The young man, in an orange-and-white jail uniform and flanked by sheriff’s deputies, flipped his middle finger at onlookers on his way to Franklin County District Court to face charges of capital murder and other crimes Friday afternoon. He was defiant in court, telling the judge that he was eager to see his court-appointed lawyer because, “The sooner I can see him, the sooner I can wrap this up.”
Kyle T. Flack will make his next court appearance on Monday. He's accused of killing Lana Leigh Bailey, 18 months; her mother, Kaylie K. Bailey, 21, of Olathe; and two friends of Bailey's, Andrew Adam Stout, 30, and Steven Eugene White, 31.
The charges filed against Flack, 27, began to answer some questions about the quadruple homicides in rural Ottawa. But many other questions remained: What happened at 3197 Georgia Road? How were the victims killed? How did a body believed to be that of Lana Leigh Bailey get to Osage County, where it was found Saturday evening? And why was Flack roaming those country roads free after shooting a man down in 2005 and being convicted of attempted murder?
LJWorld coverage: Ottawa homicides• Timeline: Ottawa Quadruple Homicide case
• May 19: Friends tell of homicide victims’ last days
• May 15: Father of slain toddler grieves in Missouri jail
• May 11: Toddler's body found in Osage County
• May 10: Suspect in Ottawa killings charged with murder
• May 9: FBI joins search for missing toddler, now presumed dead; Suspect arrested
• May 9: Homicide suspect had mental health and drug problems, sources say
• May 7: Ottawa triple homicide; missing woman
• May 6: Double homicide investigated near Ottawa
The limits of the law
Relatives of an Ottawa man Flack nearly killed eight years ago were upset when he was paroled in 2009. They say Flack was obviously a dangerous man, with a history of mental health issues and drug problems.
Flack was convicted of attempted murder in the second degree in the shooting of Steven Dale Free, 47, who had hired Flack to work with him doing handyman jobs in 2005, but fired Flack for substandard work.
Free was shooting pool in his garage when Flack came over and shot him five times with a small-caliber pistol. Free was taken by air ambulance to a hospital, placed in a medically induced coma, and survived. But he was unable to work because of nerve damage to both arms and died in 2011, reportedly of lung cancer.
In that case, Franklin County prosecutors initially charged Flack with attempted murder in the first degree, which could have brought a sentence of more than 13 years. But prosecutors allowed Flack to plead to the lesser second-degree attempted murder charge.
Franklin County Attorney Stephen Hunting, who worked on the Free case and is leading the new case against Flack, said prosecutors downgraded the charges to what they could prove, as conflicting evidence weakened the case.
“There was evidence and information at that time that could not be strongly enough corroborated and proven at trial to secure the original conviction,” Hunting said.
A conviction on the lesser charge meant a shorter prison sentence, as dictated by sentencing guidelines created by the Legislature. The guidelines mandate prison sentencing according to a defendant's criminal history and the severity of the crime. Flack, with no significant criminal record and convicted of the lesser offense, could only receive a sentence between 55 and 61 months. He served about four and a half years.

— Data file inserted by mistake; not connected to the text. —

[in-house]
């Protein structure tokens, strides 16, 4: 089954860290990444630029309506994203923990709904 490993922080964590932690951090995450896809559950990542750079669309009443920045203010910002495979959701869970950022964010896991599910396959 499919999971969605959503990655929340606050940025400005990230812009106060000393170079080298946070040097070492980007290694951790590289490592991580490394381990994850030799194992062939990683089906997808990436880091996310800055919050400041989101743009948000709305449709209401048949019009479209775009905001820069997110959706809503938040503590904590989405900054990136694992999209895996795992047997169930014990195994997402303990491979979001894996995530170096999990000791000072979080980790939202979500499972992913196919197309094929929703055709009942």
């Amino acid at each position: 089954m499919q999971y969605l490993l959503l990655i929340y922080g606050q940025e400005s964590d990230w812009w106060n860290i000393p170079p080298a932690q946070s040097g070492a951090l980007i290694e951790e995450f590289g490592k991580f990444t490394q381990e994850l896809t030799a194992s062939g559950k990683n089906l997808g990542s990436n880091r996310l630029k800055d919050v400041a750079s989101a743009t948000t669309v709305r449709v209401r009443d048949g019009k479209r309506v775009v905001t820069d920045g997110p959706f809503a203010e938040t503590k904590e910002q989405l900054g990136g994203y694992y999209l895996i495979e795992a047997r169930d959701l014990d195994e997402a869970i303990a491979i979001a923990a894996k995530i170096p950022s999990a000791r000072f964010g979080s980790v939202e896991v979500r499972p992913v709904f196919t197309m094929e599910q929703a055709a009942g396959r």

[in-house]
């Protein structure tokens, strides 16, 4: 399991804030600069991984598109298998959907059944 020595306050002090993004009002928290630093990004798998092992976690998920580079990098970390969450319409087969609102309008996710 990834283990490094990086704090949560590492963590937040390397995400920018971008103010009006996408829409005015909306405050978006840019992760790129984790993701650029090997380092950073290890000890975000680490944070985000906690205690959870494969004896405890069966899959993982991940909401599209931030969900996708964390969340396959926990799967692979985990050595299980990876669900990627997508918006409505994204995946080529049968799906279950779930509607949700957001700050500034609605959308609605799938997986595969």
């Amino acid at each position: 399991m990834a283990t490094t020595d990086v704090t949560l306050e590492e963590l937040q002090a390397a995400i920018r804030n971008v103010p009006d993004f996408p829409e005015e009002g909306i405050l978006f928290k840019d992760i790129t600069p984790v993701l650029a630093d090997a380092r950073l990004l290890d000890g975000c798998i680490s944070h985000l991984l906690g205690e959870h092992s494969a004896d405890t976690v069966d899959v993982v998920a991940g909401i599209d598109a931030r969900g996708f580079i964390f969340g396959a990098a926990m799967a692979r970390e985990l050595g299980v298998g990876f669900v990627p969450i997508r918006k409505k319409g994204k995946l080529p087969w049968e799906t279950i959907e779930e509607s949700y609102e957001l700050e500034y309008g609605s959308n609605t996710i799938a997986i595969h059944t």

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Flack was paroled on July 9, 2009, with standard time off for good behavior. He had been cited only once, in 2007, for violating prison rules. As demanded by the sentencing guidelines, Flack remained on post-release supervision for 36 months and was required to register with the state as a violent offender until 2024.
But essentially, he was free.
Life or death
In court on Friday, Flack was accused of first murdering White in late April, before later killing Bailey, her daughter, and Stout. The charges included two counts of capital murder, which means Flack could face the death penalty.
Flack is charged with first-degree murder in the killing of White, who prosecutors say died sometime between April 20 and April 28. He is charged with capital murder in the killings of Stout, Bailey and the child together, sometime between April 28 and May 6.
Another capital murder charge centers on the killing of Bailey, because, according to prosecutors, Flack also raped her.
Hunting said he believed a gun was used in each of the murders. In addition to the other charges, Flack was charged with one count of criminal possession of a firearm. As a convicted felon, it would have been illegal for Flack to have a gun.
In Kansas, murder can become a capital offense if combined with offenses such as rape and kidnapping, if multiple people are murdered in the same act, or if a contract killing is involved. Such crimes are beyond the scope of state sentencing guidelines, and must be punished with life in prison, without parole, or the death penalty.
County Attorney Hunting has seven days from Flack’s arraignment to decide if he wants to pursue the death penalty, and said Friday that his office is still reviewing the case to make that decision. Kansas has not executed an inmate since 1965, even after reinstating capital punishment in 1994. Flack was assigned Ron Evans, head of the Kansas Death Penalty Defense Unit in Topeka, as a court-appointed attorney, and he remains in Franklin County Jail on a $10 million bond.
Sheriff Jeff Richards said the investigation is ongoing, though no other suspects have been named or arrested. A body believed to be that of Lana Leigh Bailey was found Saturday night in Osage County.
“We’re still following up on investigative leads, we’re still conducting searches, and we plan to continue until we have a final resolution in this case,” Richards said.